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  • Writer's pictureNick Edward

Re-using Rope Fibers into NONWOVEN Fabrics

Updated: Apr 21

The nonwoven industry has been witnessing a paradigm shift towards sustainable practices and materials.



In line with this, C-Loop, a maritime company in the field of circular solutions for maritime consumables, is pushing boundaries by exploring new avenues for recycling mooring rope fibers from shipping vessels into nonwoven fabrics.


"Whilst some ropes can be downgraded at end of life and re-used in applications requiring lower tenacity, there are major issues with contamination with mixed polymer compositions.

Nonwoven applications offer the opportunity to reuse mixed fibers into high-grade products in many consumer and industrial applications.


The Project Background

Mooring ropes, used extensively in maritime operations, are composed of durable and high-performance fibers that possess excellent strength and resistance to environmental factors. These ropes are typically comprised of high tensile strength textile fibers such as nylon, polypropylene, high tenacity polyester and UHMWPE (Ultra high molecular weight polyethylene), with global volume estimated to be upwards of 100,000 tones.


Whilst some of these ropes could be downgraded at end of life and re-used in applications requiring lower tenacity, the ability to do this is currently limited, so it is preferable to find alternative applications for the fibers.


Recognizing this issue, C-Loop has partnered up with Nonwovens Innovation Research Institute (NIRI) to run a project that aims to match the technical specification of fiber from retired mooring ropes to the needs of the nonwoven industry to identify target applications.


Overall Approach

Mooring ropes are usually comprised of thermoplastic polymers such as nylon, polyester and UHMWPE, which could be thermally downcycled via re-melting and repalletizing the polymers but there are major issues with contamination and mixed polymer compositions which make this route unattractive.


The main idea is to derive higher value and improved sustainability by recycling the fibers directly without the need for melting and re-extrusion.


NIRI's research and development team has been actively engaged in testing the feasibility of recycling various fibers into nonwoven fabrics. The process involves several crucial steps to transform the fibers into a usable form for the nonwoven industry.


Nonwovens processes are designed to laydown orientated fibers webs and bond them together to form fabrics without the need to make a yarn, thus making the production processes economically attractive. Advanced techniques, such as needle punching or thermal bonding, are utilized to strengthen the integrity of the resulting fabric.


Advantages of Nonwoven Fabrics from Mooring Rope Fibers:

The successful implementation of re-using mooring rope fibers into nonwoven fabrics offers numerous advantages:-

  • Firstly, it provides a sustainable alternative to traditional nonwoven materials derived from virgin sources. By repurposing the mooring rope fibers, C-Loop reduces the demand for raw materials and minimizes the ecological footprint associated with the production of nonwoven fabrics.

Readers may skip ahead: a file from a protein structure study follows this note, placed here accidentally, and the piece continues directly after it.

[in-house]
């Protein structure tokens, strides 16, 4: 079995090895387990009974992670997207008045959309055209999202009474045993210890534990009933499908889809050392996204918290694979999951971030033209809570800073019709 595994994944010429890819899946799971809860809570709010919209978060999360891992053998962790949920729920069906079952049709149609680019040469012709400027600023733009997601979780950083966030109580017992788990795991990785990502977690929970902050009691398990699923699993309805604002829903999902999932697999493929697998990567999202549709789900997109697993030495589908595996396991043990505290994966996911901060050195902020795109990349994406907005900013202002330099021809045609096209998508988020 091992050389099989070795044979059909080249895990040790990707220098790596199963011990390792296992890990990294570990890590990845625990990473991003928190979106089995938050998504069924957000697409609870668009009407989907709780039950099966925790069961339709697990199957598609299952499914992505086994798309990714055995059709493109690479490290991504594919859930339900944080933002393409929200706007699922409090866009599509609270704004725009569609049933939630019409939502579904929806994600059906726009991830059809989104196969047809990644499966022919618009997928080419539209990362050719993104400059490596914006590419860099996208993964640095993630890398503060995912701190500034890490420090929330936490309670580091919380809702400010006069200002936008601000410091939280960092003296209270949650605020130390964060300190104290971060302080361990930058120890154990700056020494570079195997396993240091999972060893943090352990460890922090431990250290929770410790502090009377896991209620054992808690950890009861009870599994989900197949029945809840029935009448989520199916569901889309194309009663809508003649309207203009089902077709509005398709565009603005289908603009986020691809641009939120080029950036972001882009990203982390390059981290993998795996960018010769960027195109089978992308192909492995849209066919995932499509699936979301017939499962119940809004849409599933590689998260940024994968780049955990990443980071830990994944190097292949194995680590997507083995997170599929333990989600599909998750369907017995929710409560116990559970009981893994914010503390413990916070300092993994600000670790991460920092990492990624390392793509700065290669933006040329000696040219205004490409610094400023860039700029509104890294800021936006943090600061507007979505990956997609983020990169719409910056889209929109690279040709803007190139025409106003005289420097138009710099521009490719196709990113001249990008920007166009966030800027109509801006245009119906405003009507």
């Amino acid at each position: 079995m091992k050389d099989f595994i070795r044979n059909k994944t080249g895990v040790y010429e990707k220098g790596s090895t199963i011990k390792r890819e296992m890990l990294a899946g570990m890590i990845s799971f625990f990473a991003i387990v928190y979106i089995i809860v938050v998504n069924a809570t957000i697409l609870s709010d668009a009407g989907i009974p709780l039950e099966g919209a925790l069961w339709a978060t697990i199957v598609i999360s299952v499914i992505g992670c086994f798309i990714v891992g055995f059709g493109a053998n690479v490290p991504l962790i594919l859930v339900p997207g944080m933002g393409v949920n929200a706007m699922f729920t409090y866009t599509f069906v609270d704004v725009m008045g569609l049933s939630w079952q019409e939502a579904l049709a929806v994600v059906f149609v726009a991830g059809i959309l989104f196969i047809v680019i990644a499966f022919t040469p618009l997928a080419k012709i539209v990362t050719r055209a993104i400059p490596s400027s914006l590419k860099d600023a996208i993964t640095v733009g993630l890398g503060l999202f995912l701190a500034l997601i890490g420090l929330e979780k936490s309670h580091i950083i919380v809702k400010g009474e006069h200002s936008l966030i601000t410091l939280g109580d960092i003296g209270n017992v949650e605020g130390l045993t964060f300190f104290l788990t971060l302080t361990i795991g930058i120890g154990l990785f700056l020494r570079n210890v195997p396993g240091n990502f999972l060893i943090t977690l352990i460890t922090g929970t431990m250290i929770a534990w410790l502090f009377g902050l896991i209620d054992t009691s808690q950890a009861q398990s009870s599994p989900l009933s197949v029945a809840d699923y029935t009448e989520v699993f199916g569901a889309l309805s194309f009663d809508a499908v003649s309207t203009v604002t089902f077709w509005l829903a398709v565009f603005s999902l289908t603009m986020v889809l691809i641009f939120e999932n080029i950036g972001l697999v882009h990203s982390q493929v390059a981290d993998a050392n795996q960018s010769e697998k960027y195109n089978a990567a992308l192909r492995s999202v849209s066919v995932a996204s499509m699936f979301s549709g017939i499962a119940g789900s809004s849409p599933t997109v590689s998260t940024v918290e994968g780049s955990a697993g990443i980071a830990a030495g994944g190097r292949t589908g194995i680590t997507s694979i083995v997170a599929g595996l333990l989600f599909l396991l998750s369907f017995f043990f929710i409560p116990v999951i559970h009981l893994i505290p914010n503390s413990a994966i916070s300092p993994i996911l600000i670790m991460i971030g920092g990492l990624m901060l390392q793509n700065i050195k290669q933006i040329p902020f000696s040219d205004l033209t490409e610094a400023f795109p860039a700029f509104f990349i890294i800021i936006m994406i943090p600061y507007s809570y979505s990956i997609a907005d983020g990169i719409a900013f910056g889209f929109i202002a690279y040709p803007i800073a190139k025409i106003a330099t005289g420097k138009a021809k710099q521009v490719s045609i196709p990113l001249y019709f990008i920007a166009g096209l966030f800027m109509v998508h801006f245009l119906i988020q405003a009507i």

• Secondly, the incorporation of mooring rope fibers enhances the performance characteristics of nonwoven fabrics. The inherent strength and durability of these fibers contribute to improved tear resistance, dimensional stability, and overall product longevity.

  • Moreover, mooring rope fibers can withstand harsh environmental conditions, making the resulting nonwoven fabrics suitable for various applications that require robust materials.

Potential Applications and Market Impact:

The successful integration of mooring rope fibers into nonwoven fabrics opens up a wide array of potential applications across various industries. These fabrics can be utilized in sectors such as automotive, construction, home & furnishing, and geotextiles, among others. Nonwoven products derived from mooring rope fibers may include automotive upholstery, geotextile membranes, insulation materials, and erosion control blankets, to name a few.


This recycling innovation not only reduces waste but also creates new business opportunities. The adoption of recycled mooring rope fibers in the nonwoven industry aligns with the growing consumer demand for sustainable and eco-friendly products. Manufacturers and brands that incorporate these fabrics can differentiate themselves in the market, appealing to environmentally conscious consumers and gaining a competitive edge.


Conclusion

C-Loop's remarkable efforts in testing the re-using of mooring rope fibers into nonwoven fabrics hold significant promise for the nonwoven industry and sustainability as a whole. By diverting mooring ropes from landfills and transforming them into high-performance materials, this innovative approach contributes to the circular economy and fosters a more sustainable future. As this testing progresses, the nonwoven industry can anticipate exciting possibilities, paving the way for a greener and more responsible approach to fabric production.

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